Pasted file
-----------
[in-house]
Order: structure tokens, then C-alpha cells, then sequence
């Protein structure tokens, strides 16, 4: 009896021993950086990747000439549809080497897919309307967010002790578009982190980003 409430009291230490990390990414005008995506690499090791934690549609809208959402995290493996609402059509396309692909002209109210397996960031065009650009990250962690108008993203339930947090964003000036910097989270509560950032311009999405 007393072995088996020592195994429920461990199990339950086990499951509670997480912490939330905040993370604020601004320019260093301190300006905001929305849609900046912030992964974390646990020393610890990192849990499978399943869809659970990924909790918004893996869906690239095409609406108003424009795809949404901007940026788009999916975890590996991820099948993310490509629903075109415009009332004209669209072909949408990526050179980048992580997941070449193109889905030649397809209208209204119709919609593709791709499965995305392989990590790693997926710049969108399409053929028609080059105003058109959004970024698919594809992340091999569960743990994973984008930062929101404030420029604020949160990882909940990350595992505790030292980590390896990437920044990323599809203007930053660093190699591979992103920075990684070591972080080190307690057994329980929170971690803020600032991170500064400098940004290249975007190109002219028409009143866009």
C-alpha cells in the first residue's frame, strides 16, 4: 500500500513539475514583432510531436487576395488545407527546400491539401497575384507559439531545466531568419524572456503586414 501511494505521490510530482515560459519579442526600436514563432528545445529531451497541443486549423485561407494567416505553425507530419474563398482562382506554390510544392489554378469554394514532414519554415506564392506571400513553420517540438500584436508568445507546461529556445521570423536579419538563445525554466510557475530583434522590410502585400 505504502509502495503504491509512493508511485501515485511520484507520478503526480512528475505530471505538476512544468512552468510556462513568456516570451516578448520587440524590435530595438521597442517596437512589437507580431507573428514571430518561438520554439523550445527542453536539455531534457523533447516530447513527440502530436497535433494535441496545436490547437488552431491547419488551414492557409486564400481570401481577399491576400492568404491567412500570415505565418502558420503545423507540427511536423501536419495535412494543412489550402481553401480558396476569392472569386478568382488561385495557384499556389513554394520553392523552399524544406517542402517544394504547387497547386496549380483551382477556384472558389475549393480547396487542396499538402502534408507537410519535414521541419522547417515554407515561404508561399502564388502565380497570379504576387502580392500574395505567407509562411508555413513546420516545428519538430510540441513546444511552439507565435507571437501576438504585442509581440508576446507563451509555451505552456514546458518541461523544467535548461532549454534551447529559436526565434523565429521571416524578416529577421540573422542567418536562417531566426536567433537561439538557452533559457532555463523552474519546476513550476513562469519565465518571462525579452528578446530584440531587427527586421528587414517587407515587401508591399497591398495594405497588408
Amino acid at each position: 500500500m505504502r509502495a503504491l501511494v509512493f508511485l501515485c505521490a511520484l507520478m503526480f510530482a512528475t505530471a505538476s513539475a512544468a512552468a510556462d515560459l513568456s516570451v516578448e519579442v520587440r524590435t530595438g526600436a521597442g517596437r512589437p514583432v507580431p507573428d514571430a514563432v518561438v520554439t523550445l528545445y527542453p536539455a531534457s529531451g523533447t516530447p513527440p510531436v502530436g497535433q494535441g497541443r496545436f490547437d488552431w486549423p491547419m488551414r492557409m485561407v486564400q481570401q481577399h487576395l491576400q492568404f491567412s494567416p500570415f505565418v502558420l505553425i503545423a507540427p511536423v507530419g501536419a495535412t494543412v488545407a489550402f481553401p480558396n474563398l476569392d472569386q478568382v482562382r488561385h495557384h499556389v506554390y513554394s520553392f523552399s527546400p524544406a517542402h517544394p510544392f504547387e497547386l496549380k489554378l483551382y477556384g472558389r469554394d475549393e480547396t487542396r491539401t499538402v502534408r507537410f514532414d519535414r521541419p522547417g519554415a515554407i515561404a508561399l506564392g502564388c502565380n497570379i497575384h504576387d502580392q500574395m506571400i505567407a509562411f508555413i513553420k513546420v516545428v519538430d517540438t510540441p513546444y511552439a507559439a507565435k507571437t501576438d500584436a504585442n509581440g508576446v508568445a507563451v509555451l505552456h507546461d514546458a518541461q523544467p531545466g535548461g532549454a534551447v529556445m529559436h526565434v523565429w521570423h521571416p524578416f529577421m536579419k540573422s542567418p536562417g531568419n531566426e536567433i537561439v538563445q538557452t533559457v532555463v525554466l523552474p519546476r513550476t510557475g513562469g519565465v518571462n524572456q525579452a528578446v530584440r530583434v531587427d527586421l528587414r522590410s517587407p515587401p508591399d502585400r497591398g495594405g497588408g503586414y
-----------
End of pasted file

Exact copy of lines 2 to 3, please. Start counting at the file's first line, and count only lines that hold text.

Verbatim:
Order: structure tokens, then C-alpha cells, then sequence
């Protein structure tokens, strides 16, 4: 009896021993950086990747000439549809080497897919309307967010002790578009982190980003 409430009291230490990390990414005008995506690499090791934690549609809208959402995290493996609402059509396309692909002209109210397996960031065009650009990250962690108008993203339930947090964003000036910097989270509560950032311009999405 007393072995088996020592195994429920461990199990339950086990499951509670997480912490939330905040993370604020601004320019260093301190300006905001929305849609900046912030992964974390646990020393610890990192849990499978399943869809659970990924909790918004893996869906690239095409609406108003424009795809949404901007940026788009999916975890590996991820099948993310490509629903075109415009009332004209669209072909949408990526050179980048992580997941070449193109889905030649397809209208209204119709919609593709791709499965995305392989990590790693997926710049969108399409053929028609080059105003058109959004970024698919594809992340091999569960743990994973984008930062929101404030420029604020949160990882909940990350595992505790030292980590390896990437920044990323599809203007930053660093190699591979992103920075990684070591972080080190307690057994329980929170971690803020600032991170500064400098940004290249975007190109002219028409009143866009």